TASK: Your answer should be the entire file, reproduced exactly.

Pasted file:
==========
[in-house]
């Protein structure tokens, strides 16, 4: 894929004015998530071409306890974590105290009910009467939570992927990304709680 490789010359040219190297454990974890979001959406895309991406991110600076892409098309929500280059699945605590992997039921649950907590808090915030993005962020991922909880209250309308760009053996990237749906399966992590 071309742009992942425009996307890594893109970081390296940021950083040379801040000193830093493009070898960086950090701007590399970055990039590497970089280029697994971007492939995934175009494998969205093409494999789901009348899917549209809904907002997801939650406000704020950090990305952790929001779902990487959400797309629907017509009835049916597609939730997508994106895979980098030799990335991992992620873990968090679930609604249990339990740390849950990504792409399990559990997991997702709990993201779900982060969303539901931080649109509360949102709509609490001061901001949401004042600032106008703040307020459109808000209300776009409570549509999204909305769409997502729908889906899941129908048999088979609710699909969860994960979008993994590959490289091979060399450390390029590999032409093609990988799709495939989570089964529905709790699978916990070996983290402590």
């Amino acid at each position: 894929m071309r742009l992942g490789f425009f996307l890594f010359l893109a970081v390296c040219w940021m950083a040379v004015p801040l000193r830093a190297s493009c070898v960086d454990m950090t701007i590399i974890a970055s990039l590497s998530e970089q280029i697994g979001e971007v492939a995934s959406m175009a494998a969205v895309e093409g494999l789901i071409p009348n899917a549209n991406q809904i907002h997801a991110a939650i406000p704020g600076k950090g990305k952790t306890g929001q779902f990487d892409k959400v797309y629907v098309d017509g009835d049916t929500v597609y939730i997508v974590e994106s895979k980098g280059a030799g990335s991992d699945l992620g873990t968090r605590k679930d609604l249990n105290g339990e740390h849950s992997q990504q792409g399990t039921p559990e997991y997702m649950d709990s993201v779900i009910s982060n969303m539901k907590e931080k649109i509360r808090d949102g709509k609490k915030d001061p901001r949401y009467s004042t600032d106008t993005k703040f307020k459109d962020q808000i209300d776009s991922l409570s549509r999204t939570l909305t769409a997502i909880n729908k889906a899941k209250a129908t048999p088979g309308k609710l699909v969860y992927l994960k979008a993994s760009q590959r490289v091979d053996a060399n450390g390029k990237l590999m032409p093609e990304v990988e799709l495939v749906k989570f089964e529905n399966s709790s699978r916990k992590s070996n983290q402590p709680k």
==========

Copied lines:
[in-house]
């Protein structure tokens, strides 16, 4: 894929004015998530071409306890974590105290009910009467939570992927990304709680 490789010359040219190297454990974890979001959406895309991406991110600076892409098309929500280059699945605590992997039921649950907590808090915030993005962020991922909880209250309308760009053996990237749906399966992590 071309742009992942425009996307890594893109970081390296940021950083040379801040000193830093493009070898960086950090701007590399970055990039590497970089280029697994971007492939995934175009494998969205093409494999789901009348899917549209809904907002997801939650406000704020950090990305952790929001779902990487959400797309629907017509009835049916597609939730997508994106895979980098030799990335991992992620873990968090679930609604249990339990740390849950990504792409399990559990997991997702709990993201779900982060969303539901931080649109509360949102709509609490001061901001949401004042600032106008703040307020459109808000209300776009409570549509999204909305769409997502729908889906899941129908048999088979609710699909969860994960979008993994590959490289091979060399450390390029590999032409093609990988799709495939989570089964529905709790699978916990070996983290402590």
């Amino acid at each position: 894929m071309r742009l992942g490789f425009f996307l890594f010359l893109a970081v390296c040219w940021m950083a040379v004015p801040l000193r830093a190297s493009c070898v960086d454990m950090t701007i590399i974890a970055s990039l590497s998530e970089q280029i697994g979001e971007v492939a995934s959406m175009a494998a969205v895309e093409g494999l789901i071409p009348n899917a549209n991406q809904i907002h997801a991110a939650i406000p704020g600076k950090g990305k952790t306890g929001q779902f990487d892409k959400v797309y629907v098309d017509g009835d049916t929500v597609y939730i997508v974590e994106s895979k980098g280059a030799g990335s991992d699945l992620g873990t968090r605590k679930d609604l249990n105290g339990e740390h849950s992997q990504q792409g399990t039921p559990e997991y997702m649950d709990s993201v779900i009910s982060n969303m539901k907590e931080k649109i509360r808090d949102g709509k609490k915030d001061p901001r949401y009467s004042t600032d106008t993005k703040f307020k459109d962020q808000i209300d776009s991922l409570s549509r999204t939570l909305t769409a997502i909880n729908k889906a899941k209250a129908t048999p088979g309308k609710l699909v969860y992927l994960k979008a993994s760009q590959r490289v091979d053996a060399n450390g390029k990237l590999m032409p093609e990304v990988e799709l495939v749906k989570f089964e529905n399966s709790s699978r916990k992590s070996n983290q402590p709680k």